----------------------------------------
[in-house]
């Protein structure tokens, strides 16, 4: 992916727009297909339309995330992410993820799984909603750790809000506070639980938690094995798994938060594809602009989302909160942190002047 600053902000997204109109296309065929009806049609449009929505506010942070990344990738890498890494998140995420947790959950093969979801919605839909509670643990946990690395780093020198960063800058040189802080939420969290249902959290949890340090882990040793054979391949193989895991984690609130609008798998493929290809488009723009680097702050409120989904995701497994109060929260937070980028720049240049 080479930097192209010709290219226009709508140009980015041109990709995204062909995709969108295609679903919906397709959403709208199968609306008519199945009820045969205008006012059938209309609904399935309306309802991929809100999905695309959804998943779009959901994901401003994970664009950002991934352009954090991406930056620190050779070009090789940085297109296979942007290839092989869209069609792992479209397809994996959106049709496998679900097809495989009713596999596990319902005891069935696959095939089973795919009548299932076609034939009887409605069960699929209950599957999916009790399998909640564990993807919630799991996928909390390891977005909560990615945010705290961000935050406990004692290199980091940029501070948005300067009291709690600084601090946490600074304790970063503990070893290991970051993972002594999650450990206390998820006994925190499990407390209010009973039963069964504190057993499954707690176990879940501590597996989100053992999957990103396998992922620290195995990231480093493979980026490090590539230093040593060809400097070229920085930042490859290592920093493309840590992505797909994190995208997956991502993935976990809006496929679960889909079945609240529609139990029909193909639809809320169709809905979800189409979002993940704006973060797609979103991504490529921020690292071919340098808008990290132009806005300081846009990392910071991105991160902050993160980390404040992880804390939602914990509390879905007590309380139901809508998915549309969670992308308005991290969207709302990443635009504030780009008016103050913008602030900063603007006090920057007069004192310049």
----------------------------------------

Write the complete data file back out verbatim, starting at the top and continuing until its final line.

[in-house]
């Protein structure tokens, strides 16, 4: 992916727009297909339309995330992410993820799984909603750790809000506070639980938690094995798994938060594809602009989302909160942190002047 600053902000997204109109296309065929009806049609449009929505506010942070990344990738890498890494998140995420947790959950093969979801919605839909509670643990946990690395780093020198960063800058040189802080939420969290249902959290949890340090882990040793054979391949193989895991984690609130609008798998493929290809488009723009680097702050409120989904995701497994109060929260937070980028720049240049 080479930097192209010709290219226009709508140009980015041109990709995204062909995709969108295609679903919906397709959403709208199968609306008519199945009820045969205008006012059938209309609904399935309306309802991929809100999905695309959804998943779009959901994901401003994970664009950002991934352009954090991406930056620190050779070009090789940085297109296979942007290839092989869209069609792992479209397809994996959106049709496998679900097809495989009713596999596990319902005891069935696959095939089973795919009548299932076609034939009887409605069960699929209950599957999916009790399998909640564990993807919630799991996928909390390891977005909560990615945010705290961000935050406990004692290199980091940029501070948005300067009291709690600084601090946490600074304790970063503990070893290991970051993972002594999650450990206390998820006994925190499990407390209010009973039963069964504190057993499954707690176990879940501590597996989100053992999957990103396998992922620290195995990231480093493979980026490090590539230093040593060809400097070229920085930042490859290592920093493309840590992505797909994190995208997956991502993935976990809006496929679960889909079945609240529609139990029909193909639809809320169709809905979800189409979002993940704006973060797609979103991504490529921020690292071919340098808008990290132009806005300081846009990392910071991105991160902050993160980390404040992880804390939602914990509390879905007590309380139901809508998915549309969670992308308005991290969207709302990443635009504030780009008016103050913008602030900063603007006090920057007069004192310049």